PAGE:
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Calgary Gurudwara Vandalised With ‘Racist’ Graffiti In Mobilization Of Hate Across Canada

The World Sikh Organization of Canada condemns the racist vandalism of the Sikh Society of Calgary that took place early on Thursday morning.  The racist graffiti included a swastika and profanity. Sikh-American activist group UNITED SIKHS has also reached out to the local authorities and requested an increase in police presence around Gurdwaras in the future to help the community feel safe again.

CALGARY – A Calgary gurudwara was vandalized and spray-painted with “racist” graffiti and profanity by unidentified racists, prompting police to probe the incident as a hate crime.

This incident comes after numerous others were mosques, jewish temples and flyers against Chinese were distributed across Canada by racist groups in a growing mobilization of hate following racist Donald Trump’s victory in the US presidential race

The World Sikh Organization of Canada condemns the racist vandalism of the Sikh Society of Calgary that took place early on Thursday morning.  The racist graffiti included a swastika and profanity.

In January 2015, a gurdwara in Edmonton was spray-painted with racist graffiti and earlier this year, racist-anti Sikh posters were posted at the University of Alberta.

WSO Vice President for Alberta, and Calgary resident, Tejinder Singh Sidhu said, “while we are saddened to see the racist vandalism of the Sikh Society of Calgary, it comes at a time when we are seeing racist, Islamophobic and anti-Semitic vandalism in several places across Canada.  These deplorable acts are motivated by ignorance and all Canadians must stand in solidarity to ensure that racist and discriminatory rhetoric is loudly rejected.   The Sikh community has always responded to such incidents with education and outreach and we will be doing so again this time with the support and cooperation of the local community.”

The WSO encourages community members to remain vigilant and to report any suspicious activity around gurdwaras to the authorities.

The graffiti at the Calgary temple was visible around six locations in and around the building of the gurudwara, situated in 81st Street in Calgary city of Alberta province.

Police said a graffiti coordinator and a hate crime coordinator have been called in to investigate the vandalism, Calgary Herald reported on Saturday.

Sikh-American activist group UNITED SIKHS has also reached out to the local authorities and requested an increase in police presence around Gurdwaras in the future to help the community feel safe again.

Sukhwinder Singh, Director at UNITED SIKHS Canada, said “We will work with local interfaith organizations, schools and the police to educate the community at large about Sikhism. It is important that people know that Sikhs have been in Canada for more than a 100 years. We hope to combat this type of hatred by seeking police enforcement of anti-hate laws and by educating the overall community about the good that members of the Sikh community do in Calgary and in neighborhoods around the world through works of Seva. Many people may not know that Sikhs give back to the community by selflessly giving succor to those in need.”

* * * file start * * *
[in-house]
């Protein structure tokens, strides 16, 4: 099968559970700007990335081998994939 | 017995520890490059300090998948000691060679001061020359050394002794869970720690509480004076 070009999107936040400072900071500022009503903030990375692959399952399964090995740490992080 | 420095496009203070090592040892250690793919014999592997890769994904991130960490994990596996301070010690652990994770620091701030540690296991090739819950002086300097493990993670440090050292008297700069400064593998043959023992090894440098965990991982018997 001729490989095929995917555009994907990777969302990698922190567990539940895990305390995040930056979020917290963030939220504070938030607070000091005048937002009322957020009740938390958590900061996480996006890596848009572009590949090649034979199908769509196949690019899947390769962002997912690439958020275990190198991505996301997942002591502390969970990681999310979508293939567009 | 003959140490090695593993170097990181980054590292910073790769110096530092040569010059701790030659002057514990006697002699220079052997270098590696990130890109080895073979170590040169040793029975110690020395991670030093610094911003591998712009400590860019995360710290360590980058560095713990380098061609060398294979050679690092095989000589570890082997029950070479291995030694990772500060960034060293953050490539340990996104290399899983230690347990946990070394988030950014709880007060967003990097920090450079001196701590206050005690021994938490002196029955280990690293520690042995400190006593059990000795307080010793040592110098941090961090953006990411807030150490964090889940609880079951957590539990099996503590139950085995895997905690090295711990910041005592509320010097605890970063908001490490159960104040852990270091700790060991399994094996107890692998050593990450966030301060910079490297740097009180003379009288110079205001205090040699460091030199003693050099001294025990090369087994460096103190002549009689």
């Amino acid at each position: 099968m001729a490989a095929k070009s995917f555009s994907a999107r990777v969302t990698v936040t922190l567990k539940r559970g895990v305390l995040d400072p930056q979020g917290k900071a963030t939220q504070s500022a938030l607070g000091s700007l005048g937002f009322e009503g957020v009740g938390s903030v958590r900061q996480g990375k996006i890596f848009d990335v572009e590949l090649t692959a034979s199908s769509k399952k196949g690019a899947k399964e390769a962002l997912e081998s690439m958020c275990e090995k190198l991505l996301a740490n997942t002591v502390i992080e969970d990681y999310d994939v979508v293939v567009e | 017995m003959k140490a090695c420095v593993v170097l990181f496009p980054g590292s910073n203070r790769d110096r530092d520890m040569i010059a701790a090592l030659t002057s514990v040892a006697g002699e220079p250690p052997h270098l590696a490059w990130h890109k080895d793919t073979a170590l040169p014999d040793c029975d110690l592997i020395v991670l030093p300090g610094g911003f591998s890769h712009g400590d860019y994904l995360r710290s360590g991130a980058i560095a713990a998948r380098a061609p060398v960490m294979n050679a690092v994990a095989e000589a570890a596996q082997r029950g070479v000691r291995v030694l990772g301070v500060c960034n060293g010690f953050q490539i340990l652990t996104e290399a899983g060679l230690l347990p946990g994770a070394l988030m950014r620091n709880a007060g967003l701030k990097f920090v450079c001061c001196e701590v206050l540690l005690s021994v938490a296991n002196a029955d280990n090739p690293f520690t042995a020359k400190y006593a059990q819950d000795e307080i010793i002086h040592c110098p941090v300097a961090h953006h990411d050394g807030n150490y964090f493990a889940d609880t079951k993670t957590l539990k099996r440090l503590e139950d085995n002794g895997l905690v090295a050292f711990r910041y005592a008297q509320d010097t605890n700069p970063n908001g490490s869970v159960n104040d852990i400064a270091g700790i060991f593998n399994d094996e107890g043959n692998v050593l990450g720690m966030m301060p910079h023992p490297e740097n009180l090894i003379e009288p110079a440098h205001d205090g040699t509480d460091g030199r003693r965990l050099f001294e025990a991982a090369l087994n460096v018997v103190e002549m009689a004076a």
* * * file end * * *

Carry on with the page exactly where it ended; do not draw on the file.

According to human rights activists in Canada, Donald Trump’s Presidential election campaign in the United States has had an impact across the border in Canada.

“We are seeing the domino effect of his divisive rhetoric and it has caused a dramatic increase in incidents of racist and xenophobic harassment across the country and hope that Europe will not resonate. The Sikhs across the globe remember how after 9/11, in 2004, France passed a law on secularity to ban conspicuous religious symbols in schools in French public (i.e. government-operated) primary and secondary schools followed by Belgium that took us to take a legal stand” Singh added.

For example, in Ottawa, in the month of November 2016, police arrested a teenager who targeted religious groups with racist graffiti. In Toronto last Monday night, a man was caught on camera hurling racist insults and threatening another man on a streetcar full of commuters.

According to the Southern Poverty Law Center report, there were four hundred and thirty-seven incidents of intimidation targeting people of color, Muslims, or those perceived to be Muslims like Sikhs, immigrants, the L.G.B.T. community and women between the presidential election in the U. S. on November 8th and November 14th of this year.

The Sikh community is concerned about this increase in hate crimes in Alberta and other neighborhoods where there is a visible Sikh presence, said Singh.

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